There was a 312 percent year-over-year increase in the number of Adobe Flash vulnerabilities last year, according to a report by NTT Group.
The latest version of the RIG exploit kit, 3.0, has been used to infect close to 1.3 million computers worldwide, according to Trustwave's SpiderLabs.
Securities flaws in Adobe Flash have been reported on a lot lately, but unpatched vulnerabilities in Adobe Reader are also a major security concern for IT departments, according to a report by vulnerability intelligence firm Secunia.
While hackers are increasingly exploiting Adobe Flash vulnerabilities, Java exploits are on the decline, according to the 2015 Mid-Year Security Report by Cisco.
Malware attacks against Adobe's Flash platform increased by 317 percent in the first quarter of 2015, according to a report from McAfee.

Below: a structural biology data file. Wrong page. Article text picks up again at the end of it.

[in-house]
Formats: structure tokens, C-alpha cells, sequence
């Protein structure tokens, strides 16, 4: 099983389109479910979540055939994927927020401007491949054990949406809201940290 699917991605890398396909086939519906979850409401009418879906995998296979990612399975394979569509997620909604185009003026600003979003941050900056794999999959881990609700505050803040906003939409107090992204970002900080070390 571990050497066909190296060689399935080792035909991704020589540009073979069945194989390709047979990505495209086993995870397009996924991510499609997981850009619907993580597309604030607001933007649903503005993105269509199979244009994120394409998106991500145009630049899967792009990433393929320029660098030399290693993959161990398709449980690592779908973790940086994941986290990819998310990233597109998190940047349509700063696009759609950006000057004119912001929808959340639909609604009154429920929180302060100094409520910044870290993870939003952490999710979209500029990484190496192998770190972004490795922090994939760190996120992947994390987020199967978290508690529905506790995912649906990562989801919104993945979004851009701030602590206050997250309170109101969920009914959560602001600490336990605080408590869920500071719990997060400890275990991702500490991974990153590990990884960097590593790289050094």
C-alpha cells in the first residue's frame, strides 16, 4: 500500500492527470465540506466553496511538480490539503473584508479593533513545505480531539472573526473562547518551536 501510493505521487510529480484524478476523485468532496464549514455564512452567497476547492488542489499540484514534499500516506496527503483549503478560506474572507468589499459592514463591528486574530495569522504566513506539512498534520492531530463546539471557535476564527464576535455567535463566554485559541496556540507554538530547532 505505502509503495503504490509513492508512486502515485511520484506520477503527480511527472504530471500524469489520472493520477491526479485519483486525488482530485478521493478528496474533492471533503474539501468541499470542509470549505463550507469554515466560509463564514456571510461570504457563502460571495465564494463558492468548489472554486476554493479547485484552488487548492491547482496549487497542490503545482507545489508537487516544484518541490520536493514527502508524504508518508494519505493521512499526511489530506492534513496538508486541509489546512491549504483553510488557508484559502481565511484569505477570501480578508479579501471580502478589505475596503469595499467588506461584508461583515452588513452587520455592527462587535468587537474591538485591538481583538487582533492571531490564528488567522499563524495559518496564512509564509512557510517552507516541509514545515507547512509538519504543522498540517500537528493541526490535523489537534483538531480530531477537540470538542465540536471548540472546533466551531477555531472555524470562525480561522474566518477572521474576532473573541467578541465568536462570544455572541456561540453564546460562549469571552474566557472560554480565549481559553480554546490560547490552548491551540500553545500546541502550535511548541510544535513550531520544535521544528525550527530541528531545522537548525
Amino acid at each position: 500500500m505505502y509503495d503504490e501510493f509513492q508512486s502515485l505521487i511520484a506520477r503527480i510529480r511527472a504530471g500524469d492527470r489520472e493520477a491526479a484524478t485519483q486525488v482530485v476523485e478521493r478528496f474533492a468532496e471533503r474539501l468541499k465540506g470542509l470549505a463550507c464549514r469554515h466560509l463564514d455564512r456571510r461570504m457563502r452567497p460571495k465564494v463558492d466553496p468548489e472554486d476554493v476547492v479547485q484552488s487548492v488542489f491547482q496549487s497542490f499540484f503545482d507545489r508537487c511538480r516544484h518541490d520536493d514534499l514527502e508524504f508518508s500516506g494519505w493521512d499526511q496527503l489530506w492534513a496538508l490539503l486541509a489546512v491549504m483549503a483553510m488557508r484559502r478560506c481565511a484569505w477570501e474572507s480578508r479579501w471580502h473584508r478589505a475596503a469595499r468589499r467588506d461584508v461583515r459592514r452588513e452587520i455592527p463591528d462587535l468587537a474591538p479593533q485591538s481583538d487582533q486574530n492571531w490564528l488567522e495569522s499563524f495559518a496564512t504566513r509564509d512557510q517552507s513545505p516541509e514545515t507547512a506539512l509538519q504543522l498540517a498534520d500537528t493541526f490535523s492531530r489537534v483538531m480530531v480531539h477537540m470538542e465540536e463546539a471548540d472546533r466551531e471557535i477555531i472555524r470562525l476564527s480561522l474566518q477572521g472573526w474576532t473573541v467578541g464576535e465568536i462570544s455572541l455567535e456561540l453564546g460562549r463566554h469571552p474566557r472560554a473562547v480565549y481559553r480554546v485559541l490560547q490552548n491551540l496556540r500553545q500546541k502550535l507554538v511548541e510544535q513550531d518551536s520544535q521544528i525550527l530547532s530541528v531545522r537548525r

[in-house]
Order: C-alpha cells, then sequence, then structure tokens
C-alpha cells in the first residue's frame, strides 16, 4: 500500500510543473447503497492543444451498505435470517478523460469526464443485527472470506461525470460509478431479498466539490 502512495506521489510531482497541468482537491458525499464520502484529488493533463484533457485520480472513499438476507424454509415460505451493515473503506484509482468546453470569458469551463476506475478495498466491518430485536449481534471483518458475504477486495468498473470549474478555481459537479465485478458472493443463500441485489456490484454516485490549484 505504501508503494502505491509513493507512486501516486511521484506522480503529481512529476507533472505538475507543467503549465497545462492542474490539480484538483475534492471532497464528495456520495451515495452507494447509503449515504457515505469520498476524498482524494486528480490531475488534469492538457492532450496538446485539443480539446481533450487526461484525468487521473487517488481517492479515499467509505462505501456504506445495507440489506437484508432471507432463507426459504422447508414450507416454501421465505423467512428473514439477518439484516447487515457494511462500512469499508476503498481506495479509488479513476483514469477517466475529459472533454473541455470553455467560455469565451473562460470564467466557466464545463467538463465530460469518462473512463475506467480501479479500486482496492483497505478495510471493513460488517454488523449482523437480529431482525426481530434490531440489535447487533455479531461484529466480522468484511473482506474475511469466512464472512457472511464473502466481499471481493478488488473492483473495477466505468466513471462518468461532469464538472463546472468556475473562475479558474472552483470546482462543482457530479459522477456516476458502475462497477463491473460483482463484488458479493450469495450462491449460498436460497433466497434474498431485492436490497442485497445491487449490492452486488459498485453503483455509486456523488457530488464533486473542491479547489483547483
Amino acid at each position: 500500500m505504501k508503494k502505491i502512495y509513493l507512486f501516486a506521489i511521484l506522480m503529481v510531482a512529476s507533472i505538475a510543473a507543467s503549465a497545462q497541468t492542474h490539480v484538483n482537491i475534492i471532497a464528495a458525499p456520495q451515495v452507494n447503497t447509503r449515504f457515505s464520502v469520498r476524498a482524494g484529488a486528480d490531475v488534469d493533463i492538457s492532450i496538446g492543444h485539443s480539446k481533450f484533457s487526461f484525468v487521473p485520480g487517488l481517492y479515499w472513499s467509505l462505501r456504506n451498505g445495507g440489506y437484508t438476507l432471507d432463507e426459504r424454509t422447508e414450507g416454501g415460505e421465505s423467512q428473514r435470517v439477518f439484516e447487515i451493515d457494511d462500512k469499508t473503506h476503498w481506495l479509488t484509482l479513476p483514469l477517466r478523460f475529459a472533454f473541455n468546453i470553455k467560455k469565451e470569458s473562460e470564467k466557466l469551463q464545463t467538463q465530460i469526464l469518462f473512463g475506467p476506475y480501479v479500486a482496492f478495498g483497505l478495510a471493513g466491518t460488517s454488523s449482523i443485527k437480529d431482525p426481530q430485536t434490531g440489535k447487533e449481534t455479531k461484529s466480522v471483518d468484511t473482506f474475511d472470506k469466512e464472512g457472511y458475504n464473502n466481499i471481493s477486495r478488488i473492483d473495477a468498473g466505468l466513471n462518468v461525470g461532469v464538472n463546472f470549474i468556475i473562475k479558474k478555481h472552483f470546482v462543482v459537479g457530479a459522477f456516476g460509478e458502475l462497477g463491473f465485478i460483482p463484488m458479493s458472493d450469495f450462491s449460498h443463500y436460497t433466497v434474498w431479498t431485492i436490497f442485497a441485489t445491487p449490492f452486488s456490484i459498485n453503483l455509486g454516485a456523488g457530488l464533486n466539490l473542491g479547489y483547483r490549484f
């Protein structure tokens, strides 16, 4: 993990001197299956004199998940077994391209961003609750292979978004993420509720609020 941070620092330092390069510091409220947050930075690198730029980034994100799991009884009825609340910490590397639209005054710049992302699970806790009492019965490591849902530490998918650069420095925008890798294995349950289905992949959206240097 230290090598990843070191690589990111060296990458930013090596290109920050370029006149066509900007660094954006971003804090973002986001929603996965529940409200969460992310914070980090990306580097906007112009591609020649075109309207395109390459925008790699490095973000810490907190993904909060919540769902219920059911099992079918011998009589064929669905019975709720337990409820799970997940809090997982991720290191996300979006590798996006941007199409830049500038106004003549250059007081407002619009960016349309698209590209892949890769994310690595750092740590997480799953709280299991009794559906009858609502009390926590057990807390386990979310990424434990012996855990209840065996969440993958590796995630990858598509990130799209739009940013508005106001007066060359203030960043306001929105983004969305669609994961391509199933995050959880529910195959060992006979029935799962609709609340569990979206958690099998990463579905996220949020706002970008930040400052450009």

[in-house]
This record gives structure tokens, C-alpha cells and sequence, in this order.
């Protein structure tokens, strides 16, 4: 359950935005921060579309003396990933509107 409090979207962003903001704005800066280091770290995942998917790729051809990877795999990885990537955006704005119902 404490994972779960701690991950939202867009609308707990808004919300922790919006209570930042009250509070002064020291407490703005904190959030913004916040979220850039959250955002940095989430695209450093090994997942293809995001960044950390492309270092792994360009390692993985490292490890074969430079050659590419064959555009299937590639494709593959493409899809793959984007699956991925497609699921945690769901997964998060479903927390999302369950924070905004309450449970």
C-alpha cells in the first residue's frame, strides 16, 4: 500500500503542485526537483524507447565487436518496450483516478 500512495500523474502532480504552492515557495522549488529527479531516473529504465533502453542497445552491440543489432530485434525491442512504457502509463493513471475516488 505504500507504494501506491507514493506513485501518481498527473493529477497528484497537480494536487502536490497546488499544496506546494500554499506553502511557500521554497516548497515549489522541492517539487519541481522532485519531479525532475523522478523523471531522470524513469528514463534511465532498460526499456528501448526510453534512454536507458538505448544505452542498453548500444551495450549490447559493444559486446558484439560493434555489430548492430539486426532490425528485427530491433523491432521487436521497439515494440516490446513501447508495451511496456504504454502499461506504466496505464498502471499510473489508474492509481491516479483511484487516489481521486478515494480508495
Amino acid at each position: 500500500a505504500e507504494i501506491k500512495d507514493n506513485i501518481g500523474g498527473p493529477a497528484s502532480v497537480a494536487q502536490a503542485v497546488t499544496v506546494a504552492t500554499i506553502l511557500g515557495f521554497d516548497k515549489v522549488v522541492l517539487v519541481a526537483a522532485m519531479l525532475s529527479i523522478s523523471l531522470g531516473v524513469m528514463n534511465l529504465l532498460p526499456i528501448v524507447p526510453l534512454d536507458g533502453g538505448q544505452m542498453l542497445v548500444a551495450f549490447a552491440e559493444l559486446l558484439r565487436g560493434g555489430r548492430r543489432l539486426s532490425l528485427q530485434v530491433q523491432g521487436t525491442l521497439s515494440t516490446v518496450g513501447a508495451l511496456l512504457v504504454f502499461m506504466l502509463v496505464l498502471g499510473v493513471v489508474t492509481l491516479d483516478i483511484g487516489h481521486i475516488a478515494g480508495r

A Chinese cyberspy campaign carried out a water hole attack on Forbes in late November last year in order to infect computers of targeted financial and defense companies whose employees visited the site, according to research by security firm Invincea and iSIGHT Partners.
Adobe has finally released a delayed security update that addresses critical flaws in its Reader, Acrobat software.
Google has begun warning smartphone and tablet users if a site, such as one that is based on Adobe Flash, will not work on their device.
Adobe has released a patch for its Flash Player to resolve three different vulnerabilities.
It's not just mobile device vulnerabilities that malicious actors are exploiting now, but deficiencies in the cloud. And it's turning ordinary security consultants into hackers themselves.